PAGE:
One of my greatest pleasures in life is to help patients achieve remission of their type 2 diabetes. This means their blood sugar levels have become normal in the absence of any diabetes medication.
Many clinicians and patients are interested in learning my views about how to go about decreasing and discontinuing diabetes medications. The main role for medications is to help reduce or delay the risk of nasty complications of diabetes, particularly the damage to the retina, kidney, nerves, and circulation. The higher the average blood sugar level, as indicated by the hemoglobin A1c level, the greater the complication risk (which increases exponentially with increasing A1c). We know from clinical trials that using medication to keep the A1c at or below 7% can help reduce the risk of these complications. There is broad agreement that clinicians should recommend starting or increasing diabetes medications to patients who cannot get their A1c level to 7% or less via lifestyle change.
Many patients come to me because the A1c is already over 7% and their primary care provider proposes increasing their diabetes medication, unless the patient can get to 7% or less with improved eating and/or exercise habits. Some of these patients are already on many pills, and insulin shots are the frequently the next appropriate treatment. Many patients would rather make the lifestyle changes than take more medication, so when the doctor frames the issue in this way, then a patient might become inspired to renew or increase the lifestyle efforts. The clinician might say “lets recheck the A1c in 3 months, and start the new medication if it is still above 7.0%”.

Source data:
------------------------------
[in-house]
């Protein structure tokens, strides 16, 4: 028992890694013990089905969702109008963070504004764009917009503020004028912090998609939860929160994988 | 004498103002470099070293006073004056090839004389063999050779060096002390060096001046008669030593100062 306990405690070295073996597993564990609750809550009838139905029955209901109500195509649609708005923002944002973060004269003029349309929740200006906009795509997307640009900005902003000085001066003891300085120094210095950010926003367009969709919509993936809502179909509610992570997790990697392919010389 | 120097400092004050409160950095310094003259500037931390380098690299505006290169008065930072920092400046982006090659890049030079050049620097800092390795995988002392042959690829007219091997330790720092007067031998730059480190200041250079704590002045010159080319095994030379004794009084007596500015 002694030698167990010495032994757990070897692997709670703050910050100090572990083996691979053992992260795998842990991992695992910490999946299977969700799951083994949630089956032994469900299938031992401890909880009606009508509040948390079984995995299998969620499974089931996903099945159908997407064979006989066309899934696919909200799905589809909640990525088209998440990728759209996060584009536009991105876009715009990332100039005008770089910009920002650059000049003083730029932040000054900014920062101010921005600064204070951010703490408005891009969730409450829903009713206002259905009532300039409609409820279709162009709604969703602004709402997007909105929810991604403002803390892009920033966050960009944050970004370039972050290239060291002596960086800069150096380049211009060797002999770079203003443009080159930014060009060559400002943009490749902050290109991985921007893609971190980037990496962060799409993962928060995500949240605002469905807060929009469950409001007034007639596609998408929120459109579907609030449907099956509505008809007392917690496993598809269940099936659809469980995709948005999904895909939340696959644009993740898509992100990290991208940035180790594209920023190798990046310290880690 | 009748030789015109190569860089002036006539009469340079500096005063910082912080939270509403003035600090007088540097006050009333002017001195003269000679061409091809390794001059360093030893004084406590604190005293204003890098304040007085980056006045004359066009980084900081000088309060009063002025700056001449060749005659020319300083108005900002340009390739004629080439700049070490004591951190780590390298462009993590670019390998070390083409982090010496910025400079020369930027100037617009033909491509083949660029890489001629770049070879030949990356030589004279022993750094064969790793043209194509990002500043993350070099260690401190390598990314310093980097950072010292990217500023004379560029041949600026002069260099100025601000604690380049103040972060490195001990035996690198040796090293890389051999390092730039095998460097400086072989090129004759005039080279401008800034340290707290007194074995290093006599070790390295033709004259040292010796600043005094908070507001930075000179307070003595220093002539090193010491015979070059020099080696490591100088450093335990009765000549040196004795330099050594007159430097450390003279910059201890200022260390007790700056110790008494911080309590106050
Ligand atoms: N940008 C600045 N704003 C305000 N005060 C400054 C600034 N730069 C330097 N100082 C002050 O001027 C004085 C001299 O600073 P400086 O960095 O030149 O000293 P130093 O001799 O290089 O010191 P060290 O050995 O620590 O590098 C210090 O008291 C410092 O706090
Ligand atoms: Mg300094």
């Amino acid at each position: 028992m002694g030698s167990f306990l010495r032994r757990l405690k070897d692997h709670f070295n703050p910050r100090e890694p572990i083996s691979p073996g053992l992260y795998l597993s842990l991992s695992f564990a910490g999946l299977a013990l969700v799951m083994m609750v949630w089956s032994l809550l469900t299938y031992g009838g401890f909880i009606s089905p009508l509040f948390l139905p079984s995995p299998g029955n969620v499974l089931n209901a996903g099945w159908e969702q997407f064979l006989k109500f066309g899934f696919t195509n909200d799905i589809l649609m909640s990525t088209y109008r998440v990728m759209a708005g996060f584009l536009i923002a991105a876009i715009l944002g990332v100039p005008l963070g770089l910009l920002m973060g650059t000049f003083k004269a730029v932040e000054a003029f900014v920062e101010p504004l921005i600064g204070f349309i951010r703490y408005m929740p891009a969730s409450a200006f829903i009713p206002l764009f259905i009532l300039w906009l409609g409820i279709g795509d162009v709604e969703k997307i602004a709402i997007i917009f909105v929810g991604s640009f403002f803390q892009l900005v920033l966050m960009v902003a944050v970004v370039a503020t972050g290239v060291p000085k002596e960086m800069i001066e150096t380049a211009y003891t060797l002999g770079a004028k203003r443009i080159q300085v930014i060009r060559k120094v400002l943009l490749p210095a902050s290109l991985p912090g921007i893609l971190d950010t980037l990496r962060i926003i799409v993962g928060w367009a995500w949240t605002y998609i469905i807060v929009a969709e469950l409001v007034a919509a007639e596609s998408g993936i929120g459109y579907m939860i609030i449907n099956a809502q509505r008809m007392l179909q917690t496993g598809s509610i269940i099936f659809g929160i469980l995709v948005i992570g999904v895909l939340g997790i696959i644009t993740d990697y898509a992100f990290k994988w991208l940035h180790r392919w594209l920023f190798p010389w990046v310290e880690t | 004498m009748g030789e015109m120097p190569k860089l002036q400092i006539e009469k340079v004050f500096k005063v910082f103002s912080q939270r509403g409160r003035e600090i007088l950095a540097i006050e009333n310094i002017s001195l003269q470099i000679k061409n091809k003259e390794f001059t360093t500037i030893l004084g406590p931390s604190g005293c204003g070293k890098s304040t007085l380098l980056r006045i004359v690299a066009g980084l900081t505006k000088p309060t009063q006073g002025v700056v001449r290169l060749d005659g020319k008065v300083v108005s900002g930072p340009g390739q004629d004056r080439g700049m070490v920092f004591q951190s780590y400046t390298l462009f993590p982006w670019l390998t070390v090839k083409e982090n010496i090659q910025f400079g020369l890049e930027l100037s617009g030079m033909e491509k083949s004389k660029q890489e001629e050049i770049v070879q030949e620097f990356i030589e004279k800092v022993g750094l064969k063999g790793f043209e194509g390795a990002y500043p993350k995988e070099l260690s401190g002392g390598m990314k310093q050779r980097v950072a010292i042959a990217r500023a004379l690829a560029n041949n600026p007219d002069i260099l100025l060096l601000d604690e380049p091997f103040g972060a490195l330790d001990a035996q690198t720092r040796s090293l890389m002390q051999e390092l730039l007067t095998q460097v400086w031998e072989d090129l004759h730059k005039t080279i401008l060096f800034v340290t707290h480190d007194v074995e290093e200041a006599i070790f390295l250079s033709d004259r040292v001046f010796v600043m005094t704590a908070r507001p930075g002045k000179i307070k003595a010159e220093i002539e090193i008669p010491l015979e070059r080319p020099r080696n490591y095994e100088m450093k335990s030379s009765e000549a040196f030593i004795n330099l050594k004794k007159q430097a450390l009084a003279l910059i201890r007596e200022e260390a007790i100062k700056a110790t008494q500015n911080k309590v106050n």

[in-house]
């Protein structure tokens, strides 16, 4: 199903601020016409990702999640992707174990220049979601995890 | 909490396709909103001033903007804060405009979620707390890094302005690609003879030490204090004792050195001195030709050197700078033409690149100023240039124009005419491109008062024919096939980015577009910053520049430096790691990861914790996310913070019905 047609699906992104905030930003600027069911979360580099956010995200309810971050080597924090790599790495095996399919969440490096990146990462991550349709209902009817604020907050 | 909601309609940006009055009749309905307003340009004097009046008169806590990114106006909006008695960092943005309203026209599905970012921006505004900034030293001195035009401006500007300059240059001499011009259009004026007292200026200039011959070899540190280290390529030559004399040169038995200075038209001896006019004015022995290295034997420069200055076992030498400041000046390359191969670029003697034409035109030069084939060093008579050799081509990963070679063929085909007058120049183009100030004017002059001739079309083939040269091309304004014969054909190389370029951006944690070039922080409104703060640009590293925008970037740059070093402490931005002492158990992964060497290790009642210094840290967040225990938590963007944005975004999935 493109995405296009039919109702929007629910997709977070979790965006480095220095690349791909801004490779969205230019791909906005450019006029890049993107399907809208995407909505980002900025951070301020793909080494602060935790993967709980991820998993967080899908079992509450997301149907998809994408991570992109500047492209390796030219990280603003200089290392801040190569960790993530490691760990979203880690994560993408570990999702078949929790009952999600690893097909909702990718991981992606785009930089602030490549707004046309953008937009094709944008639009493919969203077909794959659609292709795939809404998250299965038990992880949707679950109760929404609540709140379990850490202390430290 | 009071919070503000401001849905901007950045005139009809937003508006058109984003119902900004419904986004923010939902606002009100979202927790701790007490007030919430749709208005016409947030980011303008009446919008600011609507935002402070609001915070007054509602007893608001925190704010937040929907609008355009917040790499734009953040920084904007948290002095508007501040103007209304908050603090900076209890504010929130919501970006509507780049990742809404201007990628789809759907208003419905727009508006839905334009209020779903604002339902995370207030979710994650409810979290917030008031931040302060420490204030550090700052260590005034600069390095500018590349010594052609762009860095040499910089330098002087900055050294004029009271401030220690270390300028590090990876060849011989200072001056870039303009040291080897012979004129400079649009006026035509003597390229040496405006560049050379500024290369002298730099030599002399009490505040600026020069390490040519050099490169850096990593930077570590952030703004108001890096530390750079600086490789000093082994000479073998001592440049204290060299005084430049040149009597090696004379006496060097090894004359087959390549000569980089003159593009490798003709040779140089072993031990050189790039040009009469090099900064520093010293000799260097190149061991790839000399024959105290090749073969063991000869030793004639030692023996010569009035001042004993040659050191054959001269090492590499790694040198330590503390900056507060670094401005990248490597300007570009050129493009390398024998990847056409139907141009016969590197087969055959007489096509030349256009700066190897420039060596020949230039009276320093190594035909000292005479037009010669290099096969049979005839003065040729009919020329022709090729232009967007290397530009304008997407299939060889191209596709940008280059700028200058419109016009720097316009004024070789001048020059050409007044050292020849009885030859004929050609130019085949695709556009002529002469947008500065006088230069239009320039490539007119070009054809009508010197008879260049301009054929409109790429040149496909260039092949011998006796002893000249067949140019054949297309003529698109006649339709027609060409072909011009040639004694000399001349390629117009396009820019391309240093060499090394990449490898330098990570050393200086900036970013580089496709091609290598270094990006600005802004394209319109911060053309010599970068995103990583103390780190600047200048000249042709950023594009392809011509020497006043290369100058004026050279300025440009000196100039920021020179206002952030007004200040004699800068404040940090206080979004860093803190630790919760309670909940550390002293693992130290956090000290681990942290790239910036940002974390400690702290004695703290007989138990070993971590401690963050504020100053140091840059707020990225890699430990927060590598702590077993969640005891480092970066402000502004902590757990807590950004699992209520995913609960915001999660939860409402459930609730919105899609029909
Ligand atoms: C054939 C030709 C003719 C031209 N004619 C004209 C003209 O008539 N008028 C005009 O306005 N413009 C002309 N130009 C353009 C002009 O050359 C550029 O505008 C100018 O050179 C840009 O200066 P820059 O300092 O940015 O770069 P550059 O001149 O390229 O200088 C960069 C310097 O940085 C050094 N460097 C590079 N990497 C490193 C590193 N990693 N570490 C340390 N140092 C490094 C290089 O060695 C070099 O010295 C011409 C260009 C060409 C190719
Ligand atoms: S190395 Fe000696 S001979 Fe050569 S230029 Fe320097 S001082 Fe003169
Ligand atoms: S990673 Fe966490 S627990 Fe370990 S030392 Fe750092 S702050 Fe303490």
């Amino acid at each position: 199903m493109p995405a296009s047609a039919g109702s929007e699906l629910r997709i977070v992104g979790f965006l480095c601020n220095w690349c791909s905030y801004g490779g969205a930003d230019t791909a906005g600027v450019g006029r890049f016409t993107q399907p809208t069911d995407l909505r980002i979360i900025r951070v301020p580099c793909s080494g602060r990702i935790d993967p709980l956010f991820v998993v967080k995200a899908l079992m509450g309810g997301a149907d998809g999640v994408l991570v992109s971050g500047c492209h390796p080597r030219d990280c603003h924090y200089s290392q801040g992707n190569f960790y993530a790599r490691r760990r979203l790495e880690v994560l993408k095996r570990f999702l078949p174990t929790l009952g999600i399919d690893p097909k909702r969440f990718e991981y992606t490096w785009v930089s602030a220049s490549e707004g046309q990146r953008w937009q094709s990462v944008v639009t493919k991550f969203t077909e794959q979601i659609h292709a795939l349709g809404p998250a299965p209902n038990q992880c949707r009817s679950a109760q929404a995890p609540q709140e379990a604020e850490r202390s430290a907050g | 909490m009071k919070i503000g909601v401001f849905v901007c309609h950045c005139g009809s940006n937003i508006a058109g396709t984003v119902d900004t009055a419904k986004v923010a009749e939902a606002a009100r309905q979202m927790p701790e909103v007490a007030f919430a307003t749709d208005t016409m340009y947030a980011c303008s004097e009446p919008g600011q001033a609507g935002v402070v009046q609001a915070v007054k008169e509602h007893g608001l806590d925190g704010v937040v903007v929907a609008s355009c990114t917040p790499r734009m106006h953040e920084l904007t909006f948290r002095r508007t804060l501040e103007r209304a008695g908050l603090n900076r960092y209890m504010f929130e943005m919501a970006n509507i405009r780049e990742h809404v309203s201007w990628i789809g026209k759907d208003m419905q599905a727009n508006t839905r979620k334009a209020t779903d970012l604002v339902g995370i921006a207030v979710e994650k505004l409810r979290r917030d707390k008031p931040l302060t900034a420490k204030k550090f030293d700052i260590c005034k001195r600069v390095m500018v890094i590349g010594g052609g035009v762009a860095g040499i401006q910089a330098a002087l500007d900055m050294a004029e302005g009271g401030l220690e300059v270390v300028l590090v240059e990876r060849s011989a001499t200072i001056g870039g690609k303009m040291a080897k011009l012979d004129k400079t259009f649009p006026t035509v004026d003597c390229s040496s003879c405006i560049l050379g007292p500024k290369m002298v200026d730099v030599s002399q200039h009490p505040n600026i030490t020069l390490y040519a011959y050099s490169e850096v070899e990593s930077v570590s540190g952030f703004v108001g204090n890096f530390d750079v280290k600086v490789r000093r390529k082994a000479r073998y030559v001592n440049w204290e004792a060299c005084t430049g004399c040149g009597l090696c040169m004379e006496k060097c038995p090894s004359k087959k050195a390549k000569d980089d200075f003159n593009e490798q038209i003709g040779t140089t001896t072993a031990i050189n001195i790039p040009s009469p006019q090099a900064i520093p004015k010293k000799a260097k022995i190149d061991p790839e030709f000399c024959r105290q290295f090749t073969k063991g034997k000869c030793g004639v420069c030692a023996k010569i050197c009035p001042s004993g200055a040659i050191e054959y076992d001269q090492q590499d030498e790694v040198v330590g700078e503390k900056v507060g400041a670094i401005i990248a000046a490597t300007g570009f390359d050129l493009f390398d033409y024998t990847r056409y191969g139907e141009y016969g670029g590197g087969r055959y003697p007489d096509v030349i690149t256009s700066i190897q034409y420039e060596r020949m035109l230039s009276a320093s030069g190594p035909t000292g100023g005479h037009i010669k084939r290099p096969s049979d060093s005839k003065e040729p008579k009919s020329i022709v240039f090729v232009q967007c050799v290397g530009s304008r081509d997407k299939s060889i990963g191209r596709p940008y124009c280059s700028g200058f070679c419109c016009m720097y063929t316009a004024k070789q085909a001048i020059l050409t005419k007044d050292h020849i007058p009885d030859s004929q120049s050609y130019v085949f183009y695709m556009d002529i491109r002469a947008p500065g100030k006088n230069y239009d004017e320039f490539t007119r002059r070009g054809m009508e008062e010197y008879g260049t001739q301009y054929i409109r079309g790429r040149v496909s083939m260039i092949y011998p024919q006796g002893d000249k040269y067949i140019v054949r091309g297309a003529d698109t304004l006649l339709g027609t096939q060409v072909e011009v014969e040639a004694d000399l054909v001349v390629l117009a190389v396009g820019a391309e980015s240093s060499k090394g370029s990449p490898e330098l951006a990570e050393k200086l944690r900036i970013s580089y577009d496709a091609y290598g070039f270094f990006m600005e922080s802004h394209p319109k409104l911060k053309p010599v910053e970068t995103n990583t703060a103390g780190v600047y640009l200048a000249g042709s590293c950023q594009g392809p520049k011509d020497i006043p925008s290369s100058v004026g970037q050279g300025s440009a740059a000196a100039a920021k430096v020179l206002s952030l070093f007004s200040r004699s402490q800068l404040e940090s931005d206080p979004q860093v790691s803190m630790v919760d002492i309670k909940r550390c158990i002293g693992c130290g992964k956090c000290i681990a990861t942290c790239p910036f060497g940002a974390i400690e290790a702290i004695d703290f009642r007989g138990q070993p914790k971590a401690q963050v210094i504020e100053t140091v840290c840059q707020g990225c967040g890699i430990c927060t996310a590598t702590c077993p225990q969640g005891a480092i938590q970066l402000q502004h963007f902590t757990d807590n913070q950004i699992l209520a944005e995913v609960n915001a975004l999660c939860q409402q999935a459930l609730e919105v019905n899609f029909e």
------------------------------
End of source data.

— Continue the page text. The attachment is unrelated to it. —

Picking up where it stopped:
My goal with patients is to use the lifestyle strategies I’ve discussed previously in this blog to drive the A1c as low as possible. I want to push the A1c very far below 7.0%. If possible I would prefer to push the A1c into the normal range of 5.7% or less, and I’ve helped many patients push it close to 5.0%. There can be little doubt that using lifestyle changes to normalize the glucose levels and A1c is a good thing. In contrast, the strategy of driving the A1c well below 7.0% with multiple medications has little to offer most patients in terms of quality of life or reduced risk of complications.
Most patients I see are already taking metformin, which is the preferred second line treatment after lifestyle change. Opinions differ about when to start this drug. Some experts advocate starting it in patients who have pre-diabetes because clinical trial evidence demonstrates that it can delay the progression to type 2 diabetes, while other experts could argue that there is little evidence that it reduces diabetes complications when the A1c is below 7.0%, so no point in starting it until 7.0% It is important to discuss these issues with patients.